Powered by Rouse

Powered by Rouse, the emerging markets IP firm. www.rouse.com

Sunday, February 5, 2012

Civil and criminal patent enforcement


Patent enforcement in SE Asia's emerging markets is still a rarity but cases are becoming more frequent.

Thailand's IP/IT court has seen quite a few civil patent cases in recent years. IP Komodo has heard it said that given that it is one of the most sophisticated courts in the region it is a rare place to test patent cases out while avoiding the costs of sophisticated jurisdictions. And IP Komodo knows a clever litigant who filed in Singapore, to obtain the discovery then quickly went to trial in Thailand with that information to seek a judgment. As Thailand has a lot of local technology manufacturing some plaintiffs see it as a good place to block competitors too. Most actions for patent infringement are civil – there are around 30-40 per year. Many are pharmaceutical matters.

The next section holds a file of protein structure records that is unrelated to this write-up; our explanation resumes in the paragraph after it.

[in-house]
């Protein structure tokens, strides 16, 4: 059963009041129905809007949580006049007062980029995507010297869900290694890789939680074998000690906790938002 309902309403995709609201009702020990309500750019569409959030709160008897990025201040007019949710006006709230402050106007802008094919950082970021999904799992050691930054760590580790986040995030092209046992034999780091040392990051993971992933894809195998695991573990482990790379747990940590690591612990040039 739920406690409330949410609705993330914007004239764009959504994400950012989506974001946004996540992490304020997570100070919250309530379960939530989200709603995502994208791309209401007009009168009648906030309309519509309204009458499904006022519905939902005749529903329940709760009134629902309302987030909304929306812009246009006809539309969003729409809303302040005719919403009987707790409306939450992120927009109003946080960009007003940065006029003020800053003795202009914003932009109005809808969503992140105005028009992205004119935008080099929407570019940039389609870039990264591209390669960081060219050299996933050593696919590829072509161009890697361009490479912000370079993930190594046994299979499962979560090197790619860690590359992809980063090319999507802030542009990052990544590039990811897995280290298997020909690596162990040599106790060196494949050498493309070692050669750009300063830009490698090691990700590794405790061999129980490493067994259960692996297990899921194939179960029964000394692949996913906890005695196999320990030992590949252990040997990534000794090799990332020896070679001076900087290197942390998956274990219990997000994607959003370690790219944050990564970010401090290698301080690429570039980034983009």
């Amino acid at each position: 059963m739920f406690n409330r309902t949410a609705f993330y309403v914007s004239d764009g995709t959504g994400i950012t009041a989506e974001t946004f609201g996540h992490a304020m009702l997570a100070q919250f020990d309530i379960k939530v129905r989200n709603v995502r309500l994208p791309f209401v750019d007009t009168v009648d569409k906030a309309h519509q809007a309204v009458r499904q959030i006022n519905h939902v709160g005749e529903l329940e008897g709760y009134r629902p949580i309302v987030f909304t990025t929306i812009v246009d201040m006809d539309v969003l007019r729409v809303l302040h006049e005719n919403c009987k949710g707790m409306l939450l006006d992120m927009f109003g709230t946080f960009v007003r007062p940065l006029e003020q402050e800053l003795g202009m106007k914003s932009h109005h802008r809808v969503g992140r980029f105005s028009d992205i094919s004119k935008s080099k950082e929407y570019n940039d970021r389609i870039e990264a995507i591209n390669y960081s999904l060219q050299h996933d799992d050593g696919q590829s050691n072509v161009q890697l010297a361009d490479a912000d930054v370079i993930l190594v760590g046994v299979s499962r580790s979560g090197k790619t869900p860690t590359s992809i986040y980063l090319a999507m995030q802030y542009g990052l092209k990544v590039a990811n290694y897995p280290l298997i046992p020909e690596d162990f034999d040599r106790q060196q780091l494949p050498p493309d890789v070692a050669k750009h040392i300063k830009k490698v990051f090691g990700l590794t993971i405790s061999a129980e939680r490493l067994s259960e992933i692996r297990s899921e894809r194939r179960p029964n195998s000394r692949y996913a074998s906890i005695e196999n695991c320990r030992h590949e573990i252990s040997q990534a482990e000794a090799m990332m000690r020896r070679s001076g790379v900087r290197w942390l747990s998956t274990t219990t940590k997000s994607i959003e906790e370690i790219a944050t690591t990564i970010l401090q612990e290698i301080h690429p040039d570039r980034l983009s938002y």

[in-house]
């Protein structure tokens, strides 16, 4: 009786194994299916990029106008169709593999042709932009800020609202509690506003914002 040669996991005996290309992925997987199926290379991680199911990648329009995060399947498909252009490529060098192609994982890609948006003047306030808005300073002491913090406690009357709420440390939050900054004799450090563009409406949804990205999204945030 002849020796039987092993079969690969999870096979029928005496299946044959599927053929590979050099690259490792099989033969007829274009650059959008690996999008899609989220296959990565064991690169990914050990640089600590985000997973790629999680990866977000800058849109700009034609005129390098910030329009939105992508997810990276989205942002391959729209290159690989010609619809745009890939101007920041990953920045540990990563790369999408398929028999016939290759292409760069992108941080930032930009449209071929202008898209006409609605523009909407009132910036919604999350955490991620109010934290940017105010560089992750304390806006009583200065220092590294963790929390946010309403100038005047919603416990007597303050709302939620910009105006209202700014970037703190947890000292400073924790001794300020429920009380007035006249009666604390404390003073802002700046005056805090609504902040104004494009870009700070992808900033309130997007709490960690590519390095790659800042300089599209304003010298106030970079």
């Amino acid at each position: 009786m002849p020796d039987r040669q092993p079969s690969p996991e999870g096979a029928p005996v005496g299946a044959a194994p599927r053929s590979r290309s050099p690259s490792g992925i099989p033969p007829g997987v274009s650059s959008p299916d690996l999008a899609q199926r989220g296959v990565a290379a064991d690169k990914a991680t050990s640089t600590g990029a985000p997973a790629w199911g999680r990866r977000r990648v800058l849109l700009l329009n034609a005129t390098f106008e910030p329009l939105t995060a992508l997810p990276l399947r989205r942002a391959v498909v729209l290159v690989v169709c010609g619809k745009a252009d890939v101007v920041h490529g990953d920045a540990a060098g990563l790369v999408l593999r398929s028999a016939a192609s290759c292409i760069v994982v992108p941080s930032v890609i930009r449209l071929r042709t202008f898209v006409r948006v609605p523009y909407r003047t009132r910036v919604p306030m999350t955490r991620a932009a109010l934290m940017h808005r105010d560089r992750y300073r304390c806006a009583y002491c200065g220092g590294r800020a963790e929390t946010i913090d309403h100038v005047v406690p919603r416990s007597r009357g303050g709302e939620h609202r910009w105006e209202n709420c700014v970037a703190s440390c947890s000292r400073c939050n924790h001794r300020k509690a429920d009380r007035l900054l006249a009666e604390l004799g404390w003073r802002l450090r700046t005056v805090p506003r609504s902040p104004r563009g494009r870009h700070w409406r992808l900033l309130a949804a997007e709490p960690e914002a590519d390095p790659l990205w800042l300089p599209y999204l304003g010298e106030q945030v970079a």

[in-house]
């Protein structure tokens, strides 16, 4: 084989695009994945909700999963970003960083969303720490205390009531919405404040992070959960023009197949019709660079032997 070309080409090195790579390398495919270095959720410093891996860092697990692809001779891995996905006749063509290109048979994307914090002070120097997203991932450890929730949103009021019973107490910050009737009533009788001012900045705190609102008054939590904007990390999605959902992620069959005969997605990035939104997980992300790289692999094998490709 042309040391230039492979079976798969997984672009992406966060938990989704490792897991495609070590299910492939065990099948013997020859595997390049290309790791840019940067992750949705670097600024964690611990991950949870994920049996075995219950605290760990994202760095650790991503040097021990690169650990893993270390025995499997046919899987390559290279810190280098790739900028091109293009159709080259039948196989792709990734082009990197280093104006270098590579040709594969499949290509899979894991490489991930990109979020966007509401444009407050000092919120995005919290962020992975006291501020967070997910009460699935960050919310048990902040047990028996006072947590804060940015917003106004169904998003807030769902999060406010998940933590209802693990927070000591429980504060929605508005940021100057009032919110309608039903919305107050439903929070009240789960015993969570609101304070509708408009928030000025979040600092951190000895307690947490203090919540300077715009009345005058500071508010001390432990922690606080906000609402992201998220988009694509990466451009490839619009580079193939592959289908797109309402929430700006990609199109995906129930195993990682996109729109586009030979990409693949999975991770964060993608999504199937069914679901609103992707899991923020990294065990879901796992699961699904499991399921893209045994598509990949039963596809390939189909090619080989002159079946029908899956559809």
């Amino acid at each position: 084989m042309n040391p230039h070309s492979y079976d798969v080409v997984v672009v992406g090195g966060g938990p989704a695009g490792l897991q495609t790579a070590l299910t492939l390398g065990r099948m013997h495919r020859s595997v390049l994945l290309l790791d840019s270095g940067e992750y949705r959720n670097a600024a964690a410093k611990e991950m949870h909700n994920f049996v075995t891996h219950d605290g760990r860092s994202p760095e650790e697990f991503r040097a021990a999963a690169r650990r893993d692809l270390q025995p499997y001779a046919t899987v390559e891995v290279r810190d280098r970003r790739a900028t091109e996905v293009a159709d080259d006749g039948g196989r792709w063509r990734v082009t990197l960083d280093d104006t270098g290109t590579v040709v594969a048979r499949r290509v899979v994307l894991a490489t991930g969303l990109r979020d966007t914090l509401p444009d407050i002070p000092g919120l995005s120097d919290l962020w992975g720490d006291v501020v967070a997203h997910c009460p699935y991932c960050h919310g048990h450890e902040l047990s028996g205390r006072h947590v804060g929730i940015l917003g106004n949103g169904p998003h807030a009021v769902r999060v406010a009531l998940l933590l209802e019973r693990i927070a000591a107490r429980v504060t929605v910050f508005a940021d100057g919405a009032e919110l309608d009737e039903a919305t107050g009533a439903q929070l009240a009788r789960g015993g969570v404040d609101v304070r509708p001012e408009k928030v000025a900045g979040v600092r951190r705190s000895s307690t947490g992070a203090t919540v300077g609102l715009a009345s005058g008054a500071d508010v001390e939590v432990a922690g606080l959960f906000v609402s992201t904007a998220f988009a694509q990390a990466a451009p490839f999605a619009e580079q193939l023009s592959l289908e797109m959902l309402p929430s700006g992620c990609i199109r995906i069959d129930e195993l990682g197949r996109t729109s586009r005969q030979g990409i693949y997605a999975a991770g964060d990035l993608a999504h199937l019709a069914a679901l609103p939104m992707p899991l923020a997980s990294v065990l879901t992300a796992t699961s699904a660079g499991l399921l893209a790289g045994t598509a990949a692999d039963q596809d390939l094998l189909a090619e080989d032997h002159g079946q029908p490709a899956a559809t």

But Thailand also operates a criminal patent enforcement system. There are a dozen or so cases per year, but it really only works with clear cut infringement, otherwise there are difficulties in proving the "wilful" infringement requirement.

Indonesia operates both a criminal and civil patent system too. Civil cases are very rare, typically a couple of cases per year. So far most have been patent revocations. Criminal patent infringement in Indonesia has tended to be brought through police raids, and all cases reach a settlement, recognising the difficulty in proving wilful infringement, especially given most are secondary liability cases because the products are imported.  In any event almost no IP cases of any kind reach prosecution in Indonesia at present.
As a general observation IP Komodo thinks it is questionable whether public authorities really ought to be engaging in criminal patent investigations. IN IP theory patents are more like commercial property disputes. Patent protection unlike copyright (which seeks to protect artistic freedom and creativity) is not generally felt to be deserving of criminal attention. And given the complexity of patent disputes, are administrative bureaucrats like the police really equipped to handle such cases?
  

No comments:

Post a Comment